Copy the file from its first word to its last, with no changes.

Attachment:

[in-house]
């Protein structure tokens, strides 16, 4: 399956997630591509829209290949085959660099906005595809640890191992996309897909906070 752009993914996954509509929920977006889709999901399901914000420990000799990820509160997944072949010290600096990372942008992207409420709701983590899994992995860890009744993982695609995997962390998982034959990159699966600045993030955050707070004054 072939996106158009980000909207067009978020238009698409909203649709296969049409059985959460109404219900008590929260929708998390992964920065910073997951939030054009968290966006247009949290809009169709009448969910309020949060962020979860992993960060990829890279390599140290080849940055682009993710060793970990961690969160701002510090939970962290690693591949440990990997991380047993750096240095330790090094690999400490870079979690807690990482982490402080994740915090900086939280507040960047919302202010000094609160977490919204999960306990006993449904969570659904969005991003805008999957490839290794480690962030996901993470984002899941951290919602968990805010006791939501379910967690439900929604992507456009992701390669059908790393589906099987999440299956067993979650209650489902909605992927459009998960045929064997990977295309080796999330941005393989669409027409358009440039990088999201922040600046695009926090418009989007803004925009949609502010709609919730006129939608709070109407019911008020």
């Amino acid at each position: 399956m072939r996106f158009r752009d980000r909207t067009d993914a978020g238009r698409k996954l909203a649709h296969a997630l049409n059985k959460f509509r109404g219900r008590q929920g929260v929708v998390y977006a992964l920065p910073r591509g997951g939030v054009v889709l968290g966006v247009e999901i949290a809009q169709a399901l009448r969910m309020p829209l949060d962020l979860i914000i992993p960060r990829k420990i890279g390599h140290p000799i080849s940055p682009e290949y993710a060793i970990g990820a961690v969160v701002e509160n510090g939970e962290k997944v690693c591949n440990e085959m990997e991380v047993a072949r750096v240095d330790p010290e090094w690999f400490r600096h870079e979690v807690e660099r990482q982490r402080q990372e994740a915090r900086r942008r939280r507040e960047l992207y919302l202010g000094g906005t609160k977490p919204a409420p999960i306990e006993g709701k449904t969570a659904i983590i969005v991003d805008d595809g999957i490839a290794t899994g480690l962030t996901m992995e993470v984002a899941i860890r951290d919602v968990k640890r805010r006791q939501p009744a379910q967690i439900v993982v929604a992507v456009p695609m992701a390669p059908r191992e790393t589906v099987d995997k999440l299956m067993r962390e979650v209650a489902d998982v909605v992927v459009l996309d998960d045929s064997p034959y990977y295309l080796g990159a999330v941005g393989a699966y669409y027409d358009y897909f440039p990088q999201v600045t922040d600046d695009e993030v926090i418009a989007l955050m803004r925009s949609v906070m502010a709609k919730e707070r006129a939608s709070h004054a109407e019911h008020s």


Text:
[in-house]
């Protein structure tokens, strides 16, 4: 399956997630591509829209290949085959660099906005595809640890191992996309897909906070 752009993914996954509509929920977006889709999901399901914000420990000799990820509160997944072949010290600096990372942008992207409420709701983590899994992995860890009744993982695609995997962390998982034959990159699966600045993030955050707070004054 072939996106158009980000909207067009978020238009698409909203649709296969049409059985959460109404219900008590929260929708998390992964920065910073997951939030054009968290966006247009949290809009169709009448969910309020949060962020979860992993960060990829890279390599140290080849940055682009993710060793970990961690969160701002510090939970962290690693591949440990990997991380047993750096240095330790090094690999400490870079979690807690990482982490402080994740915090900086939280507040960047919302202010000094609160977490919204999960306990006993449904969570659904969005991003805008999957490839290794480690962030996901993470984002899941951290919602968990805010006791939501379910967690439900929604992507456009992701390669059908790393589906099987999440299956067993979650209650489902909605992927459009998960045929064997990977295309080796999330941005393989669409027409358009440039990088999201922040600046695009926090418009989007803004925009949609502010709609919730006129939608709070109407019911008020």
């Amino acid at each position: 399956m072939r996106f158009r752009d980000r909207t067009d993914a978020g238009r698409k996954l909203a649709h296969a997630l049409n059985k959460f509509r109404g219900r008590q929920g929260v929708v998390y977006a992964l920065p910073r591509g997951g939030v054009v889709l968290g966006v247009e999901i949290a809009q169709a399901l009448r969910m309020p829209l949060d962020l979860i914000i992993p960060r990829k420990i890279g390599h140290p000799i080849s940055p682009e290949y993710a060793i970990g990820a961690v969160v701002e509160n510090g939970e962290k997944v690693c591949n440990e085959m990997e991380v047993a072949r750096v240095d330790p010290e090094w690999f400490r600096h870079e979690v807690e660099r990482q982490r402080q990372e994740a915090r900086r942008r939280r507040e960047l992207y919302l202010g000094g906005t609160k977490p919204a409420p999960i306990e006993g709701k449904t969570a659904i983590i969005v991003d805008d595809g999957i490839a290794t899994g480690l962030t996901m992995e993470v984002a899941i860890r951290d919602v968990k640890r805010r006791q939501p009744a379910q967690i439900v993982v929604a992507v456009p695609m992701a390669p059908r191992e790393t589906v099987d995997k999440l299956m067993r962390e979650v209650a489902d998982v909605v992927v459009l996309d998960d045929s064997p034959y990977y295309l080796g990159a999330v941005g393989a699966y669409y027409d358009y897909f440039p990088q999201v600045t922040d600046d695009e993030v926090i418009a989007l955050m803004r925009s949609v906070m502010a709609k919730e707070r006129a939608s709070h004054a109407e019911h008020s």